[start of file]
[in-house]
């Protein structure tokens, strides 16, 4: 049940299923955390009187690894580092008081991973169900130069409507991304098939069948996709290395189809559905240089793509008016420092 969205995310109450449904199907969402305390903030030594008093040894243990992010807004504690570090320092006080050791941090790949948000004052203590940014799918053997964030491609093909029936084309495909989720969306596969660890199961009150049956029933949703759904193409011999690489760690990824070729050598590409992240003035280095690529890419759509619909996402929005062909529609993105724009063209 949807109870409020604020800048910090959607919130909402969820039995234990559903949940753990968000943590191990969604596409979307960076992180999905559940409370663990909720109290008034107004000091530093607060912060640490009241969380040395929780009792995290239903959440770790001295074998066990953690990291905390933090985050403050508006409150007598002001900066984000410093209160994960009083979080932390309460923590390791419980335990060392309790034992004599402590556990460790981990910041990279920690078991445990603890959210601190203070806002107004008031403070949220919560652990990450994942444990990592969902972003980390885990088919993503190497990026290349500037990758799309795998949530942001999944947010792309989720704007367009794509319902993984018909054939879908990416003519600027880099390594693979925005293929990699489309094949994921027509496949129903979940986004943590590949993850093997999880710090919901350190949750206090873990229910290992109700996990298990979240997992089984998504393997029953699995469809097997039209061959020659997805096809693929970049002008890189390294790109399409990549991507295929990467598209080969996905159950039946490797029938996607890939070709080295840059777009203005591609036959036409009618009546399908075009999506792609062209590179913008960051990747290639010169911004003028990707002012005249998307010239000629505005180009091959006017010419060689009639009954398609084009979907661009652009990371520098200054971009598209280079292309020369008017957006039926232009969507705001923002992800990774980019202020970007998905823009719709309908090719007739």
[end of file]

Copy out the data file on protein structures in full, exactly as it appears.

[in-house]
């Protein structure tokens, strides 16, 4: 049940299923955390009187690894580092008081991973169900130069409507991304098939069948996709290395189809559905240089793509008016420092 969205995310109450449904199907969402305390903030030594008093040894243990992010807004504690570090320092006080050791941090790949948000004052203590940014799918053997964030491609093909029936084309495909989720969306596969660890199961009150049956029933949703759904193409011999690489760690990824070729050598590409992240003035280095690529890419759509619909996402929005062909529609993105724009063209 949807109870409020604020800048910090959607919130909402969820039995234990559903949940753990968000943590191990969604596409979307960076992180999905559940409370663990909720109290008034107004000091530093607060912060640490009241969380040395929780009792995290239903959440770790001295074998066990953690990291905390933090985050403050508006409150007598002001900066984000410093209160994960009083979080932390309460923590390791419980335990060392309790034992004599402590556990460790981990910041990279920690078991445990603890959210601190203070806002107004008031403070949220919560652990990450994942444990990592969902972003980390885990088919993503190497990026290349500037990758799309795998949530942001999944947010792309989720704007367009794509319902993984018909054939879908990416003519600027880099390594693979925005293929990699489309094949994921027509496949129903979940986004943590590949993850093997999880710090919901350190949750206090873990229910290992109700996990298990979240997992089984998504393997029953699995469809097997039209061959020659997805096809693929970049002008890189390294790109399409990549991507295929990467598209080969996905159950039946490797029938996607890939070709080295840059777009203005591609036959036409009618009546399908075009999506792609062209590179913008960051990747290639010169911004003028990707002012005249998307010239000629505005180009091959006017010419060689009639009954398609084009979907661009652009990371520098200054971009598209280079292309020369008017957006039926232009969507705001923002992800990774980019202020970007998905823009719709309908090719007739």